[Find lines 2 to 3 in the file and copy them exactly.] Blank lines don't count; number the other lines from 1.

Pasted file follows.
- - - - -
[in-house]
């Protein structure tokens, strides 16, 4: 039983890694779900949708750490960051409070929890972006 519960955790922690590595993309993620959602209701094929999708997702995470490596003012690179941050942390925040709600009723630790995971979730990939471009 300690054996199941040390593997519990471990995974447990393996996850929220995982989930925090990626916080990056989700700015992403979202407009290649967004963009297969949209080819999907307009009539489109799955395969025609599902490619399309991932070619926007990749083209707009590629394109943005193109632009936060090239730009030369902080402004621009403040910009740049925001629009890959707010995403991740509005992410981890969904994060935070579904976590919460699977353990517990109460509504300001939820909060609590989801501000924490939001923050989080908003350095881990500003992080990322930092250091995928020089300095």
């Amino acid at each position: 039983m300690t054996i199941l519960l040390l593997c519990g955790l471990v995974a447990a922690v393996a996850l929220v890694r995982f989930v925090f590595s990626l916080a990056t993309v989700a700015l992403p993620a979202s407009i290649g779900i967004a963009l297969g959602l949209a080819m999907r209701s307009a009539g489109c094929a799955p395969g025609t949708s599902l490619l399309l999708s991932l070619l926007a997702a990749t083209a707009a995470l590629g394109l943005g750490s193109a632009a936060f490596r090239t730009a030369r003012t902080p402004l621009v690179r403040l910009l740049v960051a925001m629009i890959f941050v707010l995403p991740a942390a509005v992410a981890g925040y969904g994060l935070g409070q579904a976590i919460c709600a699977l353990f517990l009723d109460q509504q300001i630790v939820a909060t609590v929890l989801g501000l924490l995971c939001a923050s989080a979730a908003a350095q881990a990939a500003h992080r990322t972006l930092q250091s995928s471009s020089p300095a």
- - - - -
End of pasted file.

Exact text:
């Protein structure tokens, strides 16, 4: 039983890694779900949708750490960051409070929890972006 519960955790922690590595993309993620959602209701094929999708997702995470490596003012690179941050942390925040709600009723630790995971979730990939471009 300690054996199941040390593997519990471990995974447990393996996850929220995982989930925090990626916080990056989700700015992403979202407009290649967004963009297969949209080819999907307009009539489109799955395969025609599902490619399309991932070619926007990749083209707009590629394109943005193109632009936060090239730009030369902080402004621009403040910009740049925001629009890959707010995403991740509005992410981890969904994060935070579904976590919460699977353990517990109460509504300001939820909060609590989801501000924490939001923050989080908003350095881990500003992080990322930092250091995928020089300095």
């Amino acid at each position: 039983m300690t054996i199941l519960l040390l593997c519990g955790l471990v995974a447990a922690v393996a996850l929220v890694r995982f989930v925090f590595s990626l916080a990056t993309v989700a700015l992403p993620a979202s407009i290649g779900i967004a963009l297969g959602l949209a080819m999907r209701s307009a009539g489109c094929a799955p395969g025609t949708s599902l490619l399309l999708s991932l070619l926007a997702a990749t083209a707009a995470l590629g394109l943005g750490s193109a632009a936060f490596r090239t730009a030369r003012t902080p402004l621009v690179r403040l910009l740049v960051a925001m629009i890959f941050v707010l995403p991740a942390a509005v992410a981890g925040y969904g994060l935070g409070q579904a976590i919460c709600a699977l353990f517990l009723d109460q509504q300001i630790v939820a909060t609590v929890l989801g501000l924490l995971c939001a923050s989080a979730a908003a350095q881990a990939a500003h992080r990322t972006l930092q250091s995928s471009s020089p300095a």